Keeping up with your physical activity while driving the ‘mommy/daddy bus’

Assigned to the Wellness category
Byline: Kelli Holland, Manager Communications and Education, Total Rewards

Throughout the month of July, we’ll be publishing a series of articles to get you and/or your kids ready to head back to school. This week, we’ll be focusing on staying physically active while driving the “mommy bus.” Last week, our article was about scheduling the health exams your kids might need to start the school year. And in future weeks, tune in for an article about assistance for the costs of college as well as an article on healthy back-to-school lunches.

I have a combined family of four very active girls, so I drive a mommy bus. No kidding. My girls actually call my Suburban the “mommy bus.”  Like many of you, we are constantly on the go.

You name the sport or activity and we participate or have tried it: softball, soccer, volleyball, karate, T-ball, Girl Scouts. The list goes on. What I have found, though, is the more physically active I encourage my girls to be, the less physically active I become. I’m guessing you may have discovered the same thing. I want to be a good role model for my children when it comes to a healthy lifestyle, so this is an area where I need to be better.

It is not that I, nor you for that matter, don’t know the benefits of being physically active or understand the risks of a sedentary lifestyle. My struggle is finding the time to include physical activity in my day, consistently. I’m going to share a few of my ideas for adding physical activity into my day. I’m hoping that by typing them out, hitting post and sending them out into the world for all of you to see, I will hold myself accountable. I’m also hoping that it will encourage you to share your ideas with me, because I would love to hear them.

  1. Wear a Fitbit. I noticed when I first got my Fitbit I checked it constantly. I wanted to know how many steps I had taken and I wanted to walk the recommended average number of steps per day. I freely admit that I am Type A personality—competitive and goal-oriented–so the thought of being less than average (even if only in number of steps) just didn’t cut it for me.
  2. Practice with your children, or even help coach their sports team. My daughters’ coaches have always been appreciative of an extra set of hands. This year I was asked to help coach my oldest daughter’s competitive softball team. At first I thought, ‘I’m not sure I have time for this.’ However, I’m at every practice and game anyway, so I might as well participate. It has been a great experience for me, and as a perk for at least an hour twice every week, I am doing something physical.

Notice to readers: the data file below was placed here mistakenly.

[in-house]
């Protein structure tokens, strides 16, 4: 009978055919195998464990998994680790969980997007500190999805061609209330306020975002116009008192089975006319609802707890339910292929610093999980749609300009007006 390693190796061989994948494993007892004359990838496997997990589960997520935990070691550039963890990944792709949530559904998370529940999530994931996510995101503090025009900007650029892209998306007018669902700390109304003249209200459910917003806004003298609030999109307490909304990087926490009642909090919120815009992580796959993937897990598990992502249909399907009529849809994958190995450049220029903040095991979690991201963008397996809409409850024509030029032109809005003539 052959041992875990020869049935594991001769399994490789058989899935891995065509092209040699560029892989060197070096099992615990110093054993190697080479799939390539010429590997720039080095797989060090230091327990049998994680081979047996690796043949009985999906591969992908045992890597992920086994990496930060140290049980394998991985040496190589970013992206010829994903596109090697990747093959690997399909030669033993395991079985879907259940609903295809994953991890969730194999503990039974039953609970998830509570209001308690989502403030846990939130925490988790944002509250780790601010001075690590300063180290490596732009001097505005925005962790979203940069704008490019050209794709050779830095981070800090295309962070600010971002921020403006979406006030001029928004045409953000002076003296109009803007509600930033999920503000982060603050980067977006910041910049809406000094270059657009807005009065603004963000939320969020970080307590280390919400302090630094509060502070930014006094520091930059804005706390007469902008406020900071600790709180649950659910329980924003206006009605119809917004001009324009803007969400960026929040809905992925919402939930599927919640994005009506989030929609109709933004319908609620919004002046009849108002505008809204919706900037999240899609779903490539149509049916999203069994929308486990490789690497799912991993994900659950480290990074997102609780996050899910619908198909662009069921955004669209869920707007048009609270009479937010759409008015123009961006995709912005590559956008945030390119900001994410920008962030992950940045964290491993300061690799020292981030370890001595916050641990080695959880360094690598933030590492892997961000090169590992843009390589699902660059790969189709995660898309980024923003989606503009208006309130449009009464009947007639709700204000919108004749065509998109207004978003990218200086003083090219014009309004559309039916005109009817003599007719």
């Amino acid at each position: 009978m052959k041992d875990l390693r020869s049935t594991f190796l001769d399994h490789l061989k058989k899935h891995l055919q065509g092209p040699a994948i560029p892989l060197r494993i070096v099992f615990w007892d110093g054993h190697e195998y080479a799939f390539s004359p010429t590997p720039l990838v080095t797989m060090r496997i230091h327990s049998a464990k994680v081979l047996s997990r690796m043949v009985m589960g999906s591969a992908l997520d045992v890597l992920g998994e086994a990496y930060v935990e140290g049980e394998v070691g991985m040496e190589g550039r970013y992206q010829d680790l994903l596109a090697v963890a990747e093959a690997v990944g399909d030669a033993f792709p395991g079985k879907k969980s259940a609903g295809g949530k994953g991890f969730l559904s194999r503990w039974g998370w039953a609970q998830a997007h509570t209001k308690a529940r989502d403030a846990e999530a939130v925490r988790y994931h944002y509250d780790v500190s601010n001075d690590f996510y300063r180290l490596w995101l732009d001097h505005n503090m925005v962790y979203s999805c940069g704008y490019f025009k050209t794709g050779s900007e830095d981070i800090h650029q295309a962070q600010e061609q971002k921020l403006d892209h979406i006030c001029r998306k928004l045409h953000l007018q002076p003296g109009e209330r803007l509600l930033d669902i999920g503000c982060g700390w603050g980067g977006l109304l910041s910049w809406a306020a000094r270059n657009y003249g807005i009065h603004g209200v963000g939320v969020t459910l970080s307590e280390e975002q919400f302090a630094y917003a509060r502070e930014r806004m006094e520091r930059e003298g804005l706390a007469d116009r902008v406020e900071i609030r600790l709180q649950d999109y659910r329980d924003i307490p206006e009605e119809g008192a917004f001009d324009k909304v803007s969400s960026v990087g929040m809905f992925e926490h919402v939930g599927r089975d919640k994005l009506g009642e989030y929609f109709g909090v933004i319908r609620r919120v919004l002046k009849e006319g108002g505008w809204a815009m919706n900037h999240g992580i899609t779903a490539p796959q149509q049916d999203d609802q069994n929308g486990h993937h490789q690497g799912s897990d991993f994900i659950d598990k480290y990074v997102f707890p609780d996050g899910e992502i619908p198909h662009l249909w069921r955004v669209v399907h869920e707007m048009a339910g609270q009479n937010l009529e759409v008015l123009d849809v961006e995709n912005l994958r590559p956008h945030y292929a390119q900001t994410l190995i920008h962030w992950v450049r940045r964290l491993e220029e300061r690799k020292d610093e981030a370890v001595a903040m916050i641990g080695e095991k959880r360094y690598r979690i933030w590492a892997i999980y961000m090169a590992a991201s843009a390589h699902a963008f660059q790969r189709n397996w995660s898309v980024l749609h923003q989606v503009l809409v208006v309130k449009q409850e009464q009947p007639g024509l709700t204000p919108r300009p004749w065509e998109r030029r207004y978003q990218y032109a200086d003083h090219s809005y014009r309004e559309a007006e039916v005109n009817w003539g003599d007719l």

3. Plan a physical activity while the children are at practice. This may sound a little like the last idea. However, sometimes I find myself in a position where I cannot help coach. For example, last fall, two of my daughters played soccer. I have never played soccer and know nothing about it, so I would have really just been in the way. On several occasions, I planned to walk around the soccer fields during their practice. I was able to keep my eyes on my girls, they felt as though I was present and I was able to squeeze in 45 minutes to an hour of walking.
  4. Workout on the playground. You don’t need a full scale gym to have a great workout. While your children are playing on your local playground, take advantage of the free equipment available. If you are on Pinterest, there are several boards and pins dedicated to playground workouts to give you some ideas. I also Googled playground workouts and found several suggestions that I am excited to try.

These are just a few of the ideas that I had for increasing my physical activity. I would love to hear your suggestions and ideas for holding yourself accountable while juggling a busy schedule.

About the author: Kelli Holland is the manager of communications and education for the UM System Total Rewards department. Kelli has 10 years of experience in higher education, Human Resources (both corporate and higher education), and employee communications.

 

 

 


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